Why I Settled on Mendeley for Organizing Research

MendeleyLogoWe have posted a few times about solutions for organizing dissertation research and references.  (Evan has shared his experience with DEVONthinkPro Office and Kim has offered a comparison between Zotero and Evernote).  I have recently started to revisit some of the research I’ve collected over the last few years in preparation for the doctoral comprehensive exams, and have realized what a lifesaver Mendeley has been.  Back in 2008, I had files across multiple locations and devices — some on a laptop, some on a desktop, some on a collection of flash drives.  I hadn’t gotten the hang of this new thing called cloud-based storage.  But then I found Mendeley, and my virtual research space has been much tidier ever since.

What’s So Good About Mendeley?

Here's an example of what my Mendeley desktop looks like when reading a file.

Here’s an example of what my Mendeley desktop looks like — here I’m searching a PDF.

Mendeley, like RefWorks and Zotero, is essentially a reference manager for organizing sources. However, unlike RefWorks and Zotero, Mendeley has a social networking component that allows users to potentially find akin researchers and share research libraries.  Mendeley is free (there is a fee for storing more than 2 GB of research) and works across multiple operating systems.  I work on multiple machines, both Macs and PCs, so the ability to switch between operating systems has been a great help.

Mendeley has both a web based application, but also requires a destop download.  The local and web based files sync upon signing in, in the same way Dropbox works.   Like RefWorks and Zotero, Mendeley includes a citation manager and exporter.  Mendeley supports 4311 citation styles (who knew there were so many), but I’ve been using APA.  Despite each of these helpful features, what has been the greatest asset in helping me to stay on track is Mendeley’s impressive PDF reader and organizer.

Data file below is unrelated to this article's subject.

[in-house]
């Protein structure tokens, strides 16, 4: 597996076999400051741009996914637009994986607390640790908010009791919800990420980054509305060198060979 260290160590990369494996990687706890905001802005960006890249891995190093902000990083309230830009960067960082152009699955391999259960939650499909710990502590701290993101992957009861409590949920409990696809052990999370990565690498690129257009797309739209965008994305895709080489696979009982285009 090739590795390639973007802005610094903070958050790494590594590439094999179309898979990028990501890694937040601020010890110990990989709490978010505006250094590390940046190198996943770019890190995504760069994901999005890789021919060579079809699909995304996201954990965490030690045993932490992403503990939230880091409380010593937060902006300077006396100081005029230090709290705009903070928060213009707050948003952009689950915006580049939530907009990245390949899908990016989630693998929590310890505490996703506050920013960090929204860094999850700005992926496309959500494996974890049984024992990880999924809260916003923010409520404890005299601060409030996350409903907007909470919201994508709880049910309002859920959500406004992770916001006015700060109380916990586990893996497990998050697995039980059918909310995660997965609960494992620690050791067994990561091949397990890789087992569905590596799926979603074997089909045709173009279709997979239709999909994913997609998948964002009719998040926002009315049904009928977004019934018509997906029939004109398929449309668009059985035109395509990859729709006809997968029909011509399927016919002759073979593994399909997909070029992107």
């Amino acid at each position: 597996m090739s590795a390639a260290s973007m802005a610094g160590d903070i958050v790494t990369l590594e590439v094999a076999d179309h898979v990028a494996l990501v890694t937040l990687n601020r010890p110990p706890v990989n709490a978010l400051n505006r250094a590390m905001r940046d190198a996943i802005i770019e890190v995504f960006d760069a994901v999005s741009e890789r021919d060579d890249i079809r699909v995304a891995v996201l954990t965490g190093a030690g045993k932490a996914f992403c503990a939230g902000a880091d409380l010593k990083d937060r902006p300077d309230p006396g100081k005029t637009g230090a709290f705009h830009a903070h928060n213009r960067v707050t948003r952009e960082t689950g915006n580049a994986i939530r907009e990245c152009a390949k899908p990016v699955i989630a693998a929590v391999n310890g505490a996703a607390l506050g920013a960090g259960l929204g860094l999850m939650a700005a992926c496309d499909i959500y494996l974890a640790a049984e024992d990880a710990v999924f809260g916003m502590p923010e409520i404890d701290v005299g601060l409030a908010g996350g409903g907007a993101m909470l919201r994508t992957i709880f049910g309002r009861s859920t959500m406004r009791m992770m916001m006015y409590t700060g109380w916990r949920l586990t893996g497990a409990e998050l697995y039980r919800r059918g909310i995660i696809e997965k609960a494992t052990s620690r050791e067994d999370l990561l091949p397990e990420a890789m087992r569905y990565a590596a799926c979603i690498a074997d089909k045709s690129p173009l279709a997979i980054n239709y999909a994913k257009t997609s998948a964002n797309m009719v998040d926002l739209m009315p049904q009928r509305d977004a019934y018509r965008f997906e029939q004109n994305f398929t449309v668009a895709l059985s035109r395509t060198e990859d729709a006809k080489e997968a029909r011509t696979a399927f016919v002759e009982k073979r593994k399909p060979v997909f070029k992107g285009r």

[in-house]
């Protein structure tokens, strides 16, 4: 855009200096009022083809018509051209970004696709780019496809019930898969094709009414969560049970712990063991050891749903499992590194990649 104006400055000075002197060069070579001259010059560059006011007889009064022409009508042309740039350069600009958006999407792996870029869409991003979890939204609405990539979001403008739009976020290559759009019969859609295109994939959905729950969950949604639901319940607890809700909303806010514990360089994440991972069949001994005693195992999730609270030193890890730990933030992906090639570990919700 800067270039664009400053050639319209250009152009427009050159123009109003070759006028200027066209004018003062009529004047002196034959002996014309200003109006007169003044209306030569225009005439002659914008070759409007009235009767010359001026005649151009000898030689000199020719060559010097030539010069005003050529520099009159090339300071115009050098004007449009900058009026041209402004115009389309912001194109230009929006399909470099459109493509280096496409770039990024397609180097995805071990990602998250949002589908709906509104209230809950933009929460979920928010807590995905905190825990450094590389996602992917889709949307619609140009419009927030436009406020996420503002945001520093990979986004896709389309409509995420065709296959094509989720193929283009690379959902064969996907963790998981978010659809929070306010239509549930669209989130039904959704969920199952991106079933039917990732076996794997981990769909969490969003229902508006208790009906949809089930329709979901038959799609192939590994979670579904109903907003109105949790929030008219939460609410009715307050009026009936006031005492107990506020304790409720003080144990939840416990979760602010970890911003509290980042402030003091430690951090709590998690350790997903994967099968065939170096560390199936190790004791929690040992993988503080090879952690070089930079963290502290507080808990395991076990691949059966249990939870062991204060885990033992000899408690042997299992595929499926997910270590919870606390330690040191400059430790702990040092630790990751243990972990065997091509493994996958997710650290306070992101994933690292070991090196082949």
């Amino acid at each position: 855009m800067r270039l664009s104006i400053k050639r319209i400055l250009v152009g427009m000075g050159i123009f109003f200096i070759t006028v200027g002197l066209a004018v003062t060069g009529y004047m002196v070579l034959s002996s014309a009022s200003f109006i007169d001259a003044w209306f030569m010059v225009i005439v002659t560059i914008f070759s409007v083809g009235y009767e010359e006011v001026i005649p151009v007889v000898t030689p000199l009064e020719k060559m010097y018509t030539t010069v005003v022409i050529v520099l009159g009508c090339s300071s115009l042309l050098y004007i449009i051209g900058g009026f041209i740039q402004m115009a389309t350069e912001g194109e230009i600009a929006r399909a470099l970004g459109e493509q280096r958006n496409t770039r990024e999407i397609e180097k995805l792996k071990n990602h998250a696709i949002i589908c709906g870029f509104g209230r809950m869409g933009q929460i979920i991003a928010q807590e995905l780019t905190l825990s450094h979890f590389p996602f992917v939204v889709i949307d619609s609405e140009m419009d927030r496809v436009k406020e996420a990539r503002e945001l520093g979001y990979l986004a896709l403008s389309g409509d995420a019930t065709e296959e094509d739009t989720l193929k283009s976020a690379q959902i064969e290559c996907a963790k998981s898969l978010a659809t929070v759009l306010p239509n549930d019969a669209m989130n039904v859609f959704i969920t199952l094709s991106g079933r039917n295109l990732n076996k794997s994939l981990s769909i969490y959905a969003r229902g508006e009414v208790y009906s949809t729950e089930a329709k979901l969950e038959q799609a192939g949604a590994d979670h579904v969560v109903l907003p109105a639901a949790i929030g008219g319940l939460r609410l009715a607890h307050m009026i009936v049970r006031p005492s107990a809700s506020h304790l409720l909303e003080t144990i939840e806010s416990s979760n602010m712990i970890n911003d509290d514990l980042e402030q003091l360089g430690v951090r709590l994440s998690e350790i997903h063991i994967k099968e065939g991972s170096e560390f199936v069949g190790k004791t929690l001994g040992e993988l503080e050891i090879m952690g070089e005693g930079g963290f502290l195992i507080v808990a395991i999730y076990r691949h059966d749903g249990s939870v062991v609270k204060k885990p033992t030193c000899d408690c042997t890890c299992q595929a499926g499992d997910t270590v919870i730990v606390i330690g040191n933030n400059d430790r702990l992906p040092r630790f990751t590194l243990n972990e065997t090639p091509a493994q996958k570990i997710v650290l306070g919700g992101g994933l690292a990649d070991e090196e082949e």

Managing PDFs with Mendeley

Mendeley allows users to upload PDFs for storage.  (Note that users can include reference entries for other types of sources, like books or films, however Mendeley storage is limited to PDF files).  What I love most about the system is the ability to conduct a title or keyword as well as a full-text search of the stored pdfs.  In the screenshot above, I searched my Mendeley files for the term “digital divide” and came up with a number of hits.  Then, I opened a few of the articles within Mendeley, and search the same term within the full text.  Mendeley finds each instance of the search term, and allows me to quickly click through each instance.  Additionally, Mendeley makes it easy to have several PDFs open at once, and to easily move between them by clicking through the tabs.

This is what it looks like when I comment on a PDF in Mendeley.

This is what it looks like when I comment on a PDF in Mendeley.

In addition to the search tool, Mendeley also includes a highlighter, notes areas, and other annotation tools.  I’ve been using the general notes area text box to jot down thoughts and page numbers for sources that would not import as PDFs, like books.  Since most of my research is available in PDFs, though, the Insert Note annotation feature has been more beneficial in helping me navigate back through an article.  (The highlighter could be a great tool for collaborative critical reading.  You can read more about Mendeley for supporting collaboration here in Sharon’s post).

Social Nature of the Web Interface

Here's a list of crowd-sourced popular papers.

Here’s a list of crowd-sourced popular papers — sometimes you can find helpful articles from other users this way.

One of the alluring aspects of Mendeley for many folks is the social nature of its Web interface.  Like Facebook or LinkedIn, Mendeley encourages users to make contacts.  Your contacts can post onto your Mendeley wall.  You can also establish research groups and shared group collections.  You do have the option to keep your research collections public or private.  I initially chose to keep mine private.  However, in order to share my research with my doctoral advisor, I eventually created a public “group” for my research collection.  This means that other Mendeley users can request permission from me to become a member of the group in order to see and share references.

One other feature of the social Web version of Mendeley that others might find interesting is the ability to search Mendeley’s crowd-sourced catalog of references.  While I certainly would never recommend that folks use Mendeley’s search tool in place of database searches from Swem, I have to admit that I have on occasion found journal articles in Mendeley with high readership that I otherwise would have ignored.